JUXTAPOZ Special B&W Issue, 2005

by George Petros

The Terrifying Beauty of Tomorrow: Virgil Finlay’s Unbelievable Universe

In Virgil Finlay’s universe, bug-eyed monsters abuse star-haired babes. Souless robots and ideal men battle. Phallic spaceships obscure the private parts of pin-up princesses. How do we know this? Finlay drew more than 2400 such fantastic scenarios for Science Fiction pulp magazines.

Virgil Finlay (1914-1971), considered by many the Twentieth Century’s best Science Fiction/Fantasy illustrator, specialized in magnificent scratchboard drawings that transformed black-and-white into energy and light. He was an excellent draftsman and a master of anatomy.

In 1935, as the Depression raged, SF pulp mags entertained fickle fans whose tight stream of small change financed publication. Savvy editors wooed regular readers with adventure, new technology, and racy pictures. That year, at age twenty-one, Finlay submitted a drawing to the mag Weird Tales. Its editor, Farnsworth Wright, ran it to test the intricate linework’s viability on a big press. It printed just fine, and the rest is history—or, more precisely, the obscure edge of arcane history.

Finlay was born in Rochester, New York. His family, bedeviled by the hardships of hardscrabble America, had little money. From an early age he drew, encouraged by friends and teachers. He poured over art instruction books from local libraries. Shortly after his fourteenth birthday, Rochester’s Memorial Art Gallery exhibited a few of his figure drawings (his age unknown to the curators), clinching for him the tag “prodigal.”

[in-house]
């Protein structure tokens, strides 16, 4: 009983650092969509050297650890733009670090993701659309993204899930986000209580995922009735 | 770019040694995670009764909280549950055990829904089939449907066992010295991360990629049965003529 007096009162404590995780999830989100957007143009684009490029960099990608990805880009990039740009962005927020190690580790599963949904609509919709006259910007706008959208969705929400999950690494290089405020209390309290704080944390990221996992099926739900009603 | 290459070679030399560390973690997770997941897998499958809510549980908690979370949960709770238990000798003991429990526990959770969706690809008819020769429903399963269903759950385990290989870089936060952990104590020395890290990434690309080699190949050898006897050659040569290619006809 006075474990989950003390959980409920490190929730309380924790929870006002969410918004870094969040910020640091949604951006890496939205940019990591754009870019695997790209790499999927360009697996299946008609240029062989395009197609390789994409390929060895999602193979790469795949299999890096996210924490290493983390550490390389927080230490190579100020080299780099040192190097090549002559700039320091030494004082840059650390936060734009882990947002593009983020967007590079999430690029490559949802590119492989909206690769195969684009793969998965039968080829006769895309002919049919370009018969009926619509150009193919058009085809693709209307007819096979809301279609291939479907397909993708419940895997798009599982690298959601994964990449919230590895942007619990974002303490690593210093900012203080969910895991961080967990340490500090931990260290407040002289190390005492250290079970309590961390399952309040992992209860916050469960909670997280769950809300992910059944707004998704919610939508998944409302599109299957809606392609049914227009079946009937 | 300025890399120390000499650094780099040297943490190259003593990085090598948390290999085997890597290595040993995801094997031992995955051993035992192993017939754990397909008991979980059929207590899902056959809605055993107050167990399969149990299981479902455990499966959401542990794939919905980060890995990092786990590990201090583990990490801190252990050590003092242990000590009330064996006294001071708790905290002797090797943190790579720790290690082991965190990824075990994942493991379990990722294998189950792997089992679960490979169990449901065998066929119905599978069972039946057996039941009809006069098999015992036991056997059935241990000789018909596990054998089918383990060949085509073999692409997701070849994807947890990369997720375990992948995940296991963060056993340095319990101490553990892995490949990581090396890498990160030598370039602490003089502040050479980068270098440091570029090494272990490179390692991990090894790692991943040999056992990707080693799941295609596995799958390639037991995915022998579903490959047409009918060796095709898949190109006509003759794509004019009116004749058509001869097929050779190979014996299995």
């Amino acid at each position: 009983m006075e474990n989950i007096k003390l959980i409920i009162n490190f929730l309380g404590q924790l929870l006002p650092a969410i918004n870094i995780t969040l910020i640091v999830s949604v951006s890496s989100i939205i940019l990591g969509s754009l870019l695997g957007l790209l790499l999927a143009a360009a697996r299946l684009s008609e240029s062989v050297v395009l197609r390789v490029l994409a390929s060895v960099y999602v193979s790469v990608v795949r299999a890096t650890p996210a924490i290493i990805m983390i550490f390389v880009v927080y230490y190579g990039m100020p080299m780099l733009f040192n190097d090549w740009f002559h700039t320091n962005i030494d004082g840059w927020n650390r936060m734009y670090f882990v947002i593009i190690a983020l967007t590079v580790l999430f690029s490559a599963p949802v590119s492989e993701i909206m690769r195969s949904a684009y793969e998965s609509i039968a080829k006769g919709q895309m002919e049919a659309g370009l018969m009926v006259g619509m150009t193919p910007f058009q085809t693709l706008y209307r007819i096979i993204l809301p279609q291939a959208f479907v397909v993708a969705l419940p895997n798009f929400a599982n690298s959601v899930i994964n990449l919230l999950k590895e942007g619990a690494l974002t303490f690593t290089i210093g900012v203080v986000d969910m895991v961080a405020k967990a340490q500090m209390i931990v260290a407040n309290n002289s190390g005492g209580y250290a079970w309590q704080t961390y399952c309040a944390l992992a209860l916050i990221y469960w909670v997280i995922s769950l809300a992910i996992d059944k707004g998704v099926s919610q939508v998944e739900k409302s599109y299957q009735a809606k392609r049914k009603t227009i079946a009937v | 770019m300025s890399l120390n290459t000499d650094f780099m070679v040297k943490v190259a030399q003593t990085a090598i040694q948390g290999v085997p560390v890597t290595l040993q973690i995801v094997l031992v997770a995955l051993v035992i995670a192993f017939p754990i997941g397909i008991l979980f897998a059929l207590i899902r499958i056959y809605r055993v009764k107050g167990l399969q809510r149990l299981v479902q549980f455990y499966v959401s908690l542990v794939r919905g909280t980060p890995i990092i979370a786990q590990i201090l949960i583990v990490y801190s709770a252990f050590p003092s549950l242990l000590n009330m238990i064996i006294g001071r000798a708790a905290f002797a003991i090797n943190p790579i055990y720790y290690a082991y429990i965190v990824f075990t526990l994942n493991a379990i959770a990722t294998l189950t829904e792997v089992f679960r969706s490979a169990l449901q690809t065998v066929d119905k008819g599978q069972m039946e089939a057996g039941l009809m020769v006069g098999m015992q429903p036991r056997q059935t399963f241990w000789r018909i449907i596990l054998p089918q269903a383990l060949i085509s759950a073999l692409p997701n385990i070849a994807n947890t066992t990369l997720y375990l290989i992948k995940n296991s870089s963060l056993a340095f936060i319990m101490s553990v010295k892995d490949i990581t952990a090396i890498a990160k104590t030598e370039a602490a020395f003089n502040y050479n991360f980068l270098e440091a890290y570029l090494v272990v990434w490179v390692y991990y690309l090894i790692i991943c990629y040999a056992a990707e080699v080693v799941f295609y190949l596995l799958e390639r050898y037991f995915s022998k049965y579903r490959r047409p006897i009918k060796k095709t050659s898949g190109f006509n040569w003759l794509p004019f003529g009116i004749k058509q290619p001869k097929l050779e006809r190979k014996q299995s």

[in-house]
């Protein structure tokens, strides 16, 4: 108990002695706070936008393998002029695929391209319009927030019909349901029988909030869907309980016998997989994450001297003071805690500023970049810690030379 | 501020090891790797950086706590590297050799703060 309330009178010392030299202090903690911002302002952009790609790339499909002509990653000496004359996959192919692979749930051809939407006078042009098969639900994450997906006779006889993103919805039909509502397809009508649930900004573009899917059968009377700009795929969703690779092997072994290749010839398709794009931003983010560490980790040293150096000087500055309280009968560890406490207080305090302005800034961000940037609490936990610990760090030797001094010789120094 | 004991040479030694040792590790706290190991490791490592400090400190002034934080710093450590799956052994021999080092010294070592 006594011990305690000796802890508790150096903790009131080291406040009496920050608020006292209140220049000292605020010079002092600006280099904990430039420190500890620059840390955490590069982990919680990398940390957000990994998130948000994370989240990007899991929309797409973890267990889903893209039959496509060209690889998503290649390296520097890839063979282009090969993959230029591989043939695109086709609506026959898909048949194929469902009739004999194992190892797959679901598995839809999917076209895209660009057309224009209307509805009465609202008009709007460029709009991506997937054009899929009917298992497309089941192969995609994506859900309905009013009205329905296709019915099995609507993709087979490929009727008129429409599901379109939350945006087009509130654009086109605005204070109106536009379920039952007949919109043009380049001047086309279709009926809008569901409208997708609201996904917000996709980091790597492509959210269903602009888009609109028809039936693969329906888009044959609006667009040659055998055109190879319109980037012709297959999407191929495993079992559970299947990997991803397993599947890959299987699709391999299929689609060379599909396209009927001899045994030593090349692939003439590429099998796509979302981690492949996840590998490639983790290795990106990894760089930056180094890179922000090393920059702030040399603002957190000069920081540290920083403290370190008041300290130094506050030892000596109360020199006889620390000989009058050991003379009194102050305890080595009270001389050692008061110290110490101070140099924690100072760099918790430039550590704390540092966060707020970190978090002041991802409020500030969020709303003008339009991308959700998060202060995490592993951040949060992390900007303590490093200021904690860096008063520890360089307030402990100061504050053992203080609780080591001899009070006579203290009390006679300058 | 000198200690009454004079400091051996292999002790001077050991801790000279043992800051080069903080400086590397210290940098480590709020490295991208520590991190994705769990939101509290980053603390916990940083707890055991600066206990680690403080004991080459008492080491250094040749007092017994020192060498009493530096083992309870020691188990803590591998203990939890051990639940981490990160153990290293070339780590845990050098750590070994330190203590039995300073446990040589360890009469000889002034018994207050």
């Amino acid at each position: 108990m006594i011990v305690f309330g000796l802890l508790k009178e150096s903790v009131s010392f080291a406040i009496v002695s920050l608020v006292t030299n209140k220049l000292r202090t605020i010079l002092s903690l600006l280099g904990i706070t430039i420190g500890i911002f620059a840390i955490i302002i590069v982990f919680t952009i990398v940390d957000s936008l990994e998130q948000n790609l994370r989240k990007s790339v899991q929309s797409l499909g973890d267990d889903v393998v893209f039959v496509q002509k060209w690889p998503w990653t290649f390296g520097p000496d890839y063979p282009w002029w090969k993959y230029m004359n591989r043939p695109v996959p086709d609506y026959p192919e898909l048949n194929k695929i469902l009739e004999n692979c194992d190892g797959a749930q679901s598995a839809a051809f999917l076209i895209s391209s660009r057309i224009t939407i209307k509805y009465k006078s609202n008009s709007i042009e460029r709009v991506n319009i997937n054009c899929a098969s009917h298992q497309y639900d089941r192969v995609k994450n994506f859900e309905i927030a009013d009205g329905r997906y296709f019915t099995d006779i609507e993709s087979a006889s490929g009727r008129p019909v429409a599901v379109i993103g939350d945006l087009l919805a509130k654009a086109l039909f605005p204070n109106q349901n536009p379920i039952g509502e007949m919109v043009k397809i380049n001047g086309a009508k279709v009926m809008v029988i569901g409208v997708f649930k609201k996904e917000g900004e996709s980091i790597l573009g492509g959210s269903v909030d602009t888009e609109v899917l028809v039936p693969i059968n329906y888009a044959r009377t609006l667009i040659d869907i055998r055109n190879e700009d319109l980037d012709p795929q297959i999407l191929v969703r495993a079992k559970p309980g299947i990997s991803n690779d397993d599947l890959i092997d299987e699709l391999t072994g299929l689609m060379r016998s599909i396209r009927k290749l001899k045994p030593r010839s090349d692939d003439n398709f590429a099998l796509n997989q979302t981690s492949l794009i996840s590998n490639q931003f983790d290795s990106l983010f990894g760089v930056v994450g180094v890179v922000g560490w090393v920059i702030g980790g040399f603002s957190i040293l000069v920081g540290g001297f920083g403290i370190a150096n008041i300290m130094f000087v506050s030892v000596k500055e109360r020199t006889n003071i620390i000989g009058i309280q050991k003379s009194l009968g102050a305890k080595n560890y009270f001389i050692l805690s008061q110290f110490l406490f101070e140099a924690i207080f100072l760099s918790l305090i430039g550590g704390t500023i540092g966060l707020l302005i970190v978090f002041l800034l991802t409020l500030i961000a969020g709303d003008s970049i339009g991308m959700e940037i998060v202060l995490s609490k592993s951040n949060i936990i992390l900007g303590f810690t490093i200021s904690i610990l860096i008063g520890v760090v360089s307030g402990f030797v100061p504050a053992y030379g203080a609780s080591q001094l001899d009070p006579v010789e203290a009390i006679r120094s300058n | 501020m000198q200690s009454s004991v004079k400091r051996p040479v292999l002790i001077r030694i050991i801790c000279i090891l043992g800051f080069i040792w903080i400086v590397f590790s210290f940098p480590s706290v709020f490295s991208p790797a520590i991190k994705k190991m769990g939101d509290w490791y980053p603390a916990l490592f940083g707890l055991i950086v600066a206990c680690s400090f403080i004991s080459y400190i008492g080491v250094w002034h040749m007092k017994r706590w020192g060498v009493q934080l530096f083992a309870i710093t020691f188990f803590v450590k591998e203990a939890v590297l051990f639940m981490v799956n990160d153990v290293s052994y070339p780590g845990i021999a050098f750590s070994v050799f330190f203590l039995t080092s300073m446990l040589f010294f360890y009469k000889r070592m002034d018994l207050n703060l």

In the early Thirties, the Depression-busting Works Projects Administration (WPA) inaugurated local art-training programs, and Finlay studied anatomy, portraiture, and landscape painting. Those egalitarian exercises in public art served as his only formal training. After that, he learned as he went along. While he favored oil painting, a pursuit paralleling his SF and Fantasy work, scratchboard put him on the map.

Scratchboard, at once a technique and a medium, consists of white illustration board covered with a thin layer of black ink. The artist scratches off the ink with fine pen-like points, resulting in white lines against black backgrounds. Larger points produce larger white areas, in which the artist draws with an ink pen.

Finlay conquered other techniques—like stippling, the placing of fine dots in tight order to approximate gray tones. He made each dot by holding a pen a slight distance from the board (rather than touching it) so that only a tiny bead of ink reached the surface, and after each dot’s application he wiped off the pen point, carefully dipping it again into the ink. And his cross-hatching—it’s as if he painstakingly mimicked the tonalities of etchings and photographs. The latter technique often appears in his depictions of stars, fire, explosions, and other energetic phenomena.